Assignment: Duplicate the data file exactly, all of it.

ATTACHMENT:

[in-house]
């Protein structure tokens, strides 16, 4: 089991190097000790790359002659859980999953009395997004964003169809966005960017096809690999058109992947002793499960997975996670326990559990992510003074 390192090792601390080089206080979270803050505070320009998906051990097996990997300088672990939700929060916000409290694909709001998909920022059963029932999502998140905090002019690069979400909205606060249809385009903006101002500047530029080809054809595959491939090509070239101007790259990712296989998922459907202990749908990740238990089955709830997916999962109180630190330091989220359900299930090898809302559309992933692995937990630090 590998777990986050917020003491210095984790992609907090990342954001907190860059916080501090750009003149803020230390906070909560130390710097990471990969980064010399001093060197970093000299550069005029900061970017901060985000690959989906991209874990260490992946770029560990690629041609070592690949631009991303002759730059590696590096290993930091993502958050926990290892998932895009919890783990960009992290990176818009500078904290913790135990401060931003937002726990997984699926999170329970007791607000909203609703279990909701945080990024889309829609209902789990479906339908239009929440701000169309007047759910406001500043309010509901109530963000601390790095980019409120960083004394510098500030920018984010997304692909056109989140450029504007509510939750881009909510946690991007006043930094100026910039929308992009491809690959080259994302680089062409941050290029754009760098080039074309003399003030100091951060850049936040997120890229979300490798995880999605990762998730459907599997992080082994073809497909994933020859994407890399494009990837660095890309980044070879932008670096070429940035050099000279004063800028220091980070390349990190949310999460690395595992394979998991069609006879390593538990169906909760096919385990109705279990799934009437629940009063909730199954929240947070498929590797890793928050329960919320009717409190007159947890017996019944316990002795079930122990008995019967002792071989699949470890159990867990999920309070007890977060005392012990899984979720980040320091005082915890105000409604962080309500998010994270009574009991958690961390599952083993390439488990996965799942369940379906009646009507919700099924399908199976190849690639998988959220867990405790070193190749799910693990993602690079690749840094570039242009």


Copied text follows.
[in-house]
């Protein structure tokens, strides 16, 4: 089991190097000790790359002659859980999953009395997004964003169809966005960017096809690999058109992947002793499960997975996670326990559990992510003074 390192090792601390080089206080979270803050505070320009998906051990097996990997300088672990939700929060916000409290694909709001998909920022059963029932999502998140905090002019690069979400909205606060249809385009903006101002500047530029080809054809595959491939090509070239101007790259990712296989998922459907202990749908990740238990089955709830997916999962109180630190330091989220359900299930090898809302559309992933692995937990630090 590998777990986050917020003491210095984790992609907090990342954001907190860059916080501090750009003149803020230390906070909560130390710097990471990969980064010399001093060197970093000299550069005029900061970017901060985000690959989906991209874990260490992946770029560990690629041609070592690949631009991303002759730059590696590096290993930091993502958050926990290892998932895009919890783990960009992290990176818009500078904290913790135990401060931003937002726990997984699926999170329970007791607000909203609703279990909701945080990024889309829609209902789990479906339908239009929440701000169309007047759910406001500043309010509901109530963000601390790095980019409120960083004394510098500030920018984010997304692909056109989140450029504007509510939750881009909510946690991007006043930094100026910039929308992009491809690959080259994302680089062409941050290029754009760098080039074309003399003030100091951060850049936040997120890229979300490798995880999605990762998730459907599997992080082994073809497909994933020859994407890399494009990837660095890309980044070879932008670096070429940035050099000279004063800028220091980070390349990190949310999460690395595992394979998991069609006879390593538990169906909760096919385990109705279990799934009437629940009063909730199954929240947070498929590797890793928050329960919320009717409190007159947890017996019944316990002795079930122990008995019967002792071989699949470890159990867990999920309070007890977060005392012990899984979720980040320091005082915890105000409604962080309500998010994270009574009991958690961390599952083993390439488990996965799942369940379906009646009507919700099924399908199976190849690639998988959220867990405790070193190749799910693990993602690079690749840094570039242009």